Scientists say they've located the first well-documented genetic abnormality that increases a man's risk of impotence, a discovery that could lead to new treatments, according to a study published on Monday in a U.S. journal.
Men who have the copy of the genetic variant have a 26 percent higher risk of erectile dysfunction (ED) compared to those who do not.
The study, "Genetic variation in the SIM1 locus is associated with erectile dysfunction", will be published the week of October 8 in the journal Proceedings of the National Academy of Sciences. According to the new study, the genetic variant Jorgenson and his colleagues identified alone accounts for 2 per cent of the risk.
The average population risk is of one in five men, according to a 2007 study in the United States, but the ratio increases sharply with age. The scientists from medical care and health insurance company Kaiser Permanente selected the medical records of men who are suffering from erectile dysfunction.
Researchers believe a variation near the SIM1 gene nay explain why some men have the condition. The association was replicated in the U.K. Biobank sample, providing strong confirmation of the findings.
Scientists were able to locate the first well-documented genetic abnormality that could increase the risk of a man having an erectile dysfunction.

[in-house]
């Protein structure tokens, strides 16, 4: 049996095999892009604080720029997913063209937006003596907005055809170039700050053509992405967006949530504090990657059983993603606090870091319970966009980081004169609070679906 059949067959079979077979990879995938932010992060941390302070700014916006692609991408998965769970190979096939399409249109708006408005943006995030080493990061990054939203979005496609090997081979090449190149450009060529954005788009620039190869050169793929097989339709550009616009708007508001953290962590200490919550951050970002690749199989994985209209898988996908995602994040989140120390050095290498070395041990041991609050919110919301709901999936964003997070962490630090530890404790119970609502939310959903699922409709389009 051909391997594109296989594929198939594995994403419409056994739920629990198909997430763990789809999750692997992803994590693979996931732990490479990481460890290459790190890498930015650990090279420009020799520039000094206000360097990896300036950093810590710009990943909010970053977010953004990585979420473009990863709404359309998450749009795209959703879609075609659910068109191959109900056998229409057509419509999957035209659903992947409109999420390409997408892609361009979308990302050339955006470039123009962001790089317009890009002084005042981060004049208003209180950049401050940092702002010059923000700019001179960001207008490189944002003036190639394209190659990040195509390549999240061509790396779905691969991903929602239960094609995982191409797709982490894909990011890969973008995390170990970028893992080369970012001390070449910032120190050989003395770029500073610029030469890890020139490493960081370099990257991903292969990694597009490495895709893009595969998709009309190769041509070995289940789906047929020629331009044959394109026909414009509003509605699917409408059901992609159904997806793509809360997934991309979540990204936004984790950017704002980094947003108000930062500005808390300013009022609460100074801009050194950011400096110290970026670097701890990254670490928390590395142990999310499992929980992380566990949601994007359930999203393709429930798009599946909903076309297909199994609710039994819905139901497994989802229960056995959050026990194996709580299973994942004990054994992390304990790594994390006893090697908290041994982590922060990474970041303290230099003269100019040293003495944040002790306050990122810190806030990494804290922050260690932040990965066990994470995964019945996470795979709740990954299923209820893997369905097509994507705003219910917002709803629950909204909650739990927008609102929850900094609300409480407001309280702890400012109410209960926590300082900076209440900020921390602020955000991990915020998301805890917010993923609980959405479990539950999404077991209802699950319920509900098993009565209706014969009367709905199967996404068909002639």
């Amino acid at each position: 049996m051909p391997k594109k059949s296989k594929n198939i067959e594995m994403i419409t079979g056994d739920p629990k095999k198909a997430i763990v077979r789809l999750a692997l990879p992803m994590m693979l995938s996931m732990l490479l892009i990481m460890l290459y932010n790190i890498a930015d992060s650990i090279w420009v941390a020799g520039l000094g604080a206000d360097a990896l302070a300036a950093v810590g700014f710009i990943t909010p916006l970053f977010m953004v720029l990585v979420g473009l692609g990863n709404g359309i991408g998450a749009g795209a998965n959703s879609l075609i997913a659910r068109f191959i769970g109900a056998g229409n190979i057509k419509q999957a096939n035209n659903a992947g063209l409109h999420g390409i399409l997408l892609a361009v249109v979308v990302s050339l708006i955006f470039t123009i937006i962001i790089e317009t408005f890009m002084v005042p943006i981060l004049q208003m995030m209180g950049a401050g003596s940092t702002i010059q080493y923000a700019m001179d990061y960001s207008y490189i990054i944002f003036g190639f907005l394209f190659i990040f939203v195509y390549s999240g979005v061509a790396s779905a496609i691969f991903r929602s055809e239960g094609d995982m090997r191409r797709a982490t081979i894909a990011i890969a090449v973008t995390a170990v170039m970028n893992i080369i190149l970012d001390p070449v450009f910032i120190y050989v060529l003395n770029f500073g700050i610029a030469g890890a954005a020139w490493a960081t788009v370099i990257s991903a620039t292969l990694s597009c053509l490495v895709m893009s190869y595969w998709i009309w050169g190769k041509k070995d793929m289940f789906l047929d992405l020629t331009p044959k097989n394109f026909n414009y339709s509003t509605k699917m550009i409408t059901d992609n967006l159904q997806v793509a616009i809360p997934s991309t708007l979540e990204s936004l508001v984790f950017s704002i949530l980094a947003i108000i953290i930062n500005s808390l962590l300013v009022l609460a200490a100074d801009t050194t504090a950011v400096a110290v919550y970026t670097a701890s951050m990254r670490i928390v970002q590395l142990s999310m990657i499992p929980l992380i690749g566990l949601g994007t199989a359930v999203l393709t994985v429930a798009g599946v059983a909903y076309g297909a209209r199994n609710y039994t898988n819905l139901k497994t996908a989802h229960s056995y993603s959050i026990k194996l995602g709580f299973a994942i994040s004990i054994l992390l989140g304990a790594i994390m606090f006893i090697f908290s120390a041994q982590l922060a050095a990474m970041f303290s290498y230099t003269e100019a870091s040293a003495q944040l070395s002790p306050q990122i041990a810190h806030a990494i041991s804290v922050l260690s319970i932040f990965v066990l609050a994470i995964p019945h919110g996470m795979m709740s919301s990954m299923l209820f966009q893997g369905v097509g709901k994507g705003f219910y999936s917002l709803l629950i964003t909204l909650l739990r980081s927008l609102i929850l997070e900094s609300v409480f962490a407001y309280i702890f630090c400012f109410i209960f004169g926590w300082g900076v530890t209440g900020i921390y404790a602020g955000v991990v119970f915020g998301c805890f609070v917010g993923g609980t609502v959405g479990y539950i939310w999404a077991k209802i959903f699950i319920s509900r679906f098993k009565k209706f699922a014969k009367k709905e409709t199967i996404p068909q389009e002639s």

Researchers have identified a genetic variant that is partially responsible for erectile dysfunction, a development that could help improve treatment, according to a study published Monday in a U.S. journal. Guys completed sexual health surveys, and the team looked at whether participants were diagnosed with erectile dysfunction or received treatment for the condition. Because the erectile dysfunction risk locus showed enhancer activity and interacted with the SIM1 promoter, the erectile dysfunction risk locus likely influences the expression of the SIM1 gene, turning it on and off when needed, the study suggests. "It is possible that we can use this genetic region as a key to identifying neurons that affect sexual function specifically", said Jorgenson. Poor body weight, cardiovascular health, a lack of exercise and many other things can all predispose men to erectile dysfunction (ED). "Hopefully, this will translate into better treatments and, importantly, prevention approaches for the men and their partners who often suffer silently with this condition".